It might be of interest to nostalgic readers that the man overlooking the “soft” news and Book World at the time was the smarmy, smiling Shelby Coffey III, who would later become the unctuous executive editor of the Los Angeles Times. Try as he might, Coffey could never exude the spirit and style of the benevolent Ben, and it would have been easy for Bill to stand his ground.
But it was hard for Bill to argue with the august Bradlee, since it was the Post that hired him in 1958, at the age of 25, as a raw copy boy, despite him having dropped out of college twice. And after becoming a reporter a few years later, Bill impetuously left the Post for a job in book publishing, but Bradlee had lured him back with the book editor position. Not only that, he signed the checks. And if you were nice, he and his glamorous wife Sally Quinn might invite you to their storied dinners.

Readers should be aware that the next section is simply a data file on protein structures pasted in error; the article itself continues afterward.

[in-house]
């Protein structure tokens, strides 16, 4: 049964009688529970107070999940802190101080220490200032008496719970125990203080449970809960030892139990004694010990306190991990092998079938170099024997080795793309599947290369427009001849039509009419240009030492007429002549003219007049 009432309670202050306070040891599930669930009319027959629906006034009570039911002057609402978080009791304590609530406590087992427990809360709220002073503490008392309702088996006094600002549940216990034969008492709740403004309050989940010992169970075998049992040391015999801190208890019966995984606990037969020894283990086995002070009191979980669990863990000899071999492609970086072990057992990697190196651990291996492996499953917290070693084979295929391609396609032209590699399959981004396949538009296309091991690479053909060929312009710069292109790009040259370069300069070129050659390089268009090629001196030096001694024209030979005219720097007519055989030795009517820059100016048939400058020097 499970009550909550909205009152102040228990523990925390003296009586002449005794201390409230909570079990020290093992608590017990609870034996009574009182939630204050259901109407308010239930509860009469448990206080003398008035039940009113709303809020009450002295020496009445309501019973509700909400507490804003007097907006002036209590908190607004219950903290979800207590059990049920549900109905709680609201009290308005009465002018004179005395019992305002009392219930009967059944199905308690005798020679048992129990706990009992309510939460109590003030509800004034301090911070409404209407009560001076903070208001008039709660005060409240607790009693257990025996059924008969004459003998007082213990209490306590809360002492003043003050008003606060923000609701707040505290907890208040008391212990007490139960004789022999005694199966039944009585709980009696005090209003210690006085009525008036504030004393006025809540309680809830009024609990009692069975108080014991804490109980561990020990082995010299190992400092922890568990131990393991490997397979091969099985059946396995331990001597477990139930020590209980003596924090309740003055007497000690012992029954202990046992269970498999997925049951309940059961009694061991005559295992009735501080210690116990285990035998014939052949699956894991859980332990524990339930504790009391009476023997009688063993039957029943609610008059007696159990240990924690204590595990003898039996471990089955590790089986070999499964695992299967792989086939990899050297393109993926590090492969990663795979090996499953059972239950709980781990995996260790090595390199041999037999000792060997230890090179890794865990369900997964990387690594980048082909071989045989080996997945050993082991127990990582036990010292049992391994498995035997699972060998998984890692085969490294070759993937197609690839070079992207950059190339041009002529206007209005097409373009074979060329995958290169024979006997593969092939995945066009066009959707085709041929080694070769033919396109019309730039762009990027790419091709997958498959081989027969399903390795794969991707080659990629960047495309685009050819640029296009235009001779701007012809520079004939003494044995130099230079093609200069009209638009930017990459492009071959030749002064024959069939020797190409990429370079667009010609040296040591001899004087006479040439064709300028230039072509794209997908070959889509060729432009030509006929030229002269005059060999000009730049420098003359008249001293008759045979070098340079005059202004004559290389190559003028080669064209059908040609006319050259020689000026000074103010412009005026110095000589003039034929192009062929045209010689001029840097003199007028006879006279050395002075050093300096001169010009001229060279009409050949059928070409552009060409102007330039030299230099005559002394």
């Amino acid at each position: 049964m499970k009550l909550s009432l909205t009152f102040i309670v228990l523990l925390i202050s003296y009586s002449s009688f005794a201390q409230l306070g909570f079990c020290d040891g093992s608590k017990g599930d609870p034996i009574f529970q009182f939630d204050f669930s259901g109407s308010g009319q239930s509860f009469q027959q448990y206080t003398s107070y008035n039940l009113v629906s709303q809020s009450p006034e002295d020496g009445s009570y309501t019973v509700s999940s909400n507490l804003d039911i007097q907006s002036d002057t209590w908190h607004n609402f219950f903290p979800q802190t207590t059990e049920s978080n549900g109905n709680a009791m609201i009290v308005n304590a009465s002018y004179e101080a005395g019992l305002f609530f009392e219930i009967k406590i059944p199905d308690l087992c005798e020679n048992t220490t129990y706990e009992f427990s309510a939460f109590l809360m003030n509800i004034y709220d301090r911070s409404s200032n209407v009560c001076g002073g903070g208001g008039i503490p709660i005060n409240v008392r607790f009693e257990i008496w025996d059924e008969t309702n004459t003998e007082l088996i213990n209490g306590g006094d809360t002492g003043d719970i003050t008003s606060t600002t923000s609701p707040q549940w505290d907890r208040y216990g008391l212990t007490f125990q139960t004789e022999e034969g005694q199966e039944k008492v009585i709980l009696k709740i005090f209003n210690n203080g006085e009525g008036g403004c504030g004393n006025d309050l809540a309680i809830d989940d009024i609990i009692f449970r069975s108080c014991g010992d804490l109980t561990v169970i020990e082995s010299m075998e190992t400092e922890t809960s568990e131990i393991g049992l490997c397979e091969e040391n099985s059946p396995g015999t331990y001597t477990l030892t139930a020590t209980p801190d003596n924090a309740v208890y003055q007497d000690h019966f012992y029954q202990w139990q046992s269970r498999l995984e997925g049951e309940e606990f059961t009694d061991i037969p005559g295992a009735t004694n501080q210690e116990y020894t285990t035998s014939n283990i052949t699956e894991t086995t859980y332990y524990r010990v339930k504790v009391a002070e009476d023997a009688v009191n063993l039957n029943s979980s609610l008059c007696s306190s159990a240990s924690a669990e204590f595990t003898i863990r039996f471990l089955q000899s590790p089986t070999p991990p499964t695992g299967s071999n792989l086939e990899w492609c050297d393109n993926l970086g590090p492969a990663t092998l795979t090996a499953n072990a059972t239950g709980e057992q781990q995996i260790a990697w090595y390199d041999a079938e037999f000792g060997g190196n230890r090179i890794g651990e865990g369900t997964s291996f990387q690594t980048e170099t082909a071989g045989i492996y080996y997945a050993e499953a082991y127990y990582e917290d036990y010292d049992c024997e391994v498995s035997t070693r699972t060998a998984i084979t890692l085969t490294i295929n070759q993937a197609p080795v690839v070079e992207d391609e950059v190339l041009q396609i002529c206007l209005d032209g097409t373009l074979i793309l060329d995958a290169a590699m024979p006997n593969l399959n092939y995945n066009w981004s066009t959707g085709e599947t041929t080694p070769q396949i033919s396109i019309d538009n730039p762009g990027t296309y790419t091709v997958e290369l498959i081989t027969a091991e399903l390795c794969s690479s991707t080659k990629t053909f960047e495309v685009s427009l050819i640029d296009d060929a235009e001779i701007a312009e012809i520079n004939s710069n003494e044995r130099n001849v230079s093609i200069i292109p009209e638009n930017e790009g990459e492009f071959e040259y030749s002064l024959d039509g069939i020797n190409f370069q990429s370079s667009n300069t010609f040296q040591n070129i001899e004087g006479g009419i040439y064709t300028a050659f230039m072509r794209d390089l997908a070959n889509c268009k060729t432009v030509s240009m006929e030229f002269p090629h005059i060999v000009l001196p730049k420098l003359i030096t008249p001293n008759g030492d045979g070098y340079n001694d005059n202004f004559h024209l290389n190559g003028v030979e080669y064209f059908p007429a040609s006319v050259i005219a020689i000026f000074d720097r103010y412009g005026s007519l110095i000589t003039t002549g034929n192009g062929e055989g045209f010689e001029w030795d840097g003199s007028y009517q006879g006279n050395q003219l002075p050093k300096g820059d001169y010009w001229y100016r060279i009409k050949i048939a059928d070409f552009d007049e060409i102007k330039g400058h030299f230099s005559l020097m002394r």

There would be no discussion among friends and associates that day, for Bill declared he had accepted the new assignment. He looked forward to being a journalist again, and, in time, a writer. He added that he actually had the beginnings of a book on paper, with the story shaping in his mind, though would say no more.
It was this jumping from rock to rock in the merging currents of journalism and literature that made Bill a kindred soul, for I too had a fractured career. Among questionable pursuits, I had worked on New York’s waterfront as a “shtarker” and upstate as a seasonal farm laborer; Bill had been a merchant seaman. But I had eventually graduated from Cornell University, which, after a forgettable stint in the army, had no doubt helped me score a job as a copy boy with the New York Times, also in 1958.